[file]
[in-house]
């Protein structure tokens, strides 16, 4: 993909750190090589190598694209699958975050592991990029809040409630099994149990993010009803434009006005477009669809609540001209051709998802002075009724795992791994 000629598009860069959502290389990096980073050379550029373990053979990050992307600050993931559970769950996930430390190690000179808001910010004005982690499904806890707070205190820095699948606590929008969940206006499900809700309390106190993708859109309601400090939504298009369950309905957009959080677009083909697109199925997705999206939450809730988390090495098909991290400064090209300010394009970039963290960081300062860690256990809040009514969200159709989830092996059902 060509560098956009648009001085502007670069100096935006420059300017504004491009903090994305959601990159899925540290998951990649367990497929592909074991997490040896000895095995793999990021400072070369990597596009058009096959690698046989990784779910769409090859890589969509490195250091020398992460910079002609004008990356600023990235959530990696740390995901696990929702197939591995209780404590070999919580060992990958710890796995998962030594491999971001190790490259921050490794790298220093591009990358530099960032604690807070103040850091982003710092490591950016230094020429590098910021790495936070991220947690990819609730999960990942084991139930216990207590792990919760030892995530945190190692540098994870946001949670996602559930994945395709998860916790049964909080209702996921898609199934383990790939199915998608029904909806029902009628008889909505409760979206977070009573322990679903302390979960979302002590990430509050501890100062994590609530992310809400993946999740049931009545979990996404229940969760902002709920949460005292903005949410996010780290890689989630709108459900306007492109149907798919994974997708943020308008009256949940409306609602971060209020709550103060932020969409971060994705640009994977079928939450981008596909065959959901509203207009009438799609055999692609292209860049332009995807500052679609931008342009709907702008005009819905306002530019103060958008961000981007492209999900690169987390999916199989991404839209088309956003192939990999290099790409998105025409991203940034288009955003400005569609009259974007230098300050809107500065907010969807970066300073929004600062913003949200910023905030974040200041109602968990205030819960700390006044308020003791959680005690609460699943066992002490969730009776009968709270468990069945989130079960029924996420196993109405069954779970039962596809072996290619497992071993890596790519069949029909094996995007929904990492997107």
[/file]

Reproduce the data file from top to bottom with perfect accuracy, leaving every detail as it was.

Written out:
[in-house]
């Protein structure tokens, strides 16, 4: 993909750190090589190598694209699958975050592991990029809040409630099994149990993010009803434009006005477009669809609540001209051709998802002075009724795992791994 000629598009860069959502290389990096980073050379550029373990053979990050992307600050993931559970769950996930430390190690000179808001910010004005982690499904806890707070205190820095699948606590929008969940206006499900809700309390106190993708859109309601400090939504298009369950309905957009959080677009083909697109199925997705999206939450809730988390090495098909991290400064090209300010394009970039963290960081300062860690256990809040009514969200159709989830092996059902 060509560098956009648009001085502007670069100096935006420059300017504004491009903090994305959601990159899925540290998951990649367990497929592909074991997490040896000895095995793999990021400072070369990597596009058009096959690698046989990784779910769409090859890589969509490195250091020398992460910079002609004008990356600023990235959530990696740390995901696990929702197939591995209780404590070999919580060992990958710890796995998962030594491999971001190790490259921050490794790298220093591009990358530099960032604690807070103040850091982003710092490591950016230094020429590098910021790495936070991220947690990819609730999960990942084991139930216990207590792990919760030892995530945190190692540098994870946001949670996602559930994945395709998860916790049964909080209702996921898609199934383990790939199915998608029904909806029902009628008889909505409760979206977070009573322990679903302390979960979302002590990430509050501890100062994590609530992310809400993946999740049931009545979990996404229940969760902002709920949460005292903005949410996010780290890689989630709108459900306007492109149907798919994974997708943020308008009256949940409306609602971060209020709550103060932020969409971060994705640009994977079928939450981008596909065959959901509203207009009438799609055999692609292209860049332009995807500052679609931008342009709907702008005009819905306002530019103060958008961000981007492209999900690169987390999916199989991404839209088309956003192939990999290099790409998105025409991203940034288009955003400005569609009259974007230098300050809107500065907010969807970066300073929004600062913003949200910023905030974040200041109602968990205030819960700390006044308020003791959680005690609460699943066992002490969730009776009968709270468990069945989130079960029924996420196993109405069954779970039962596809072996290619497992071993890596790519069949029909094996995007929904990492997107």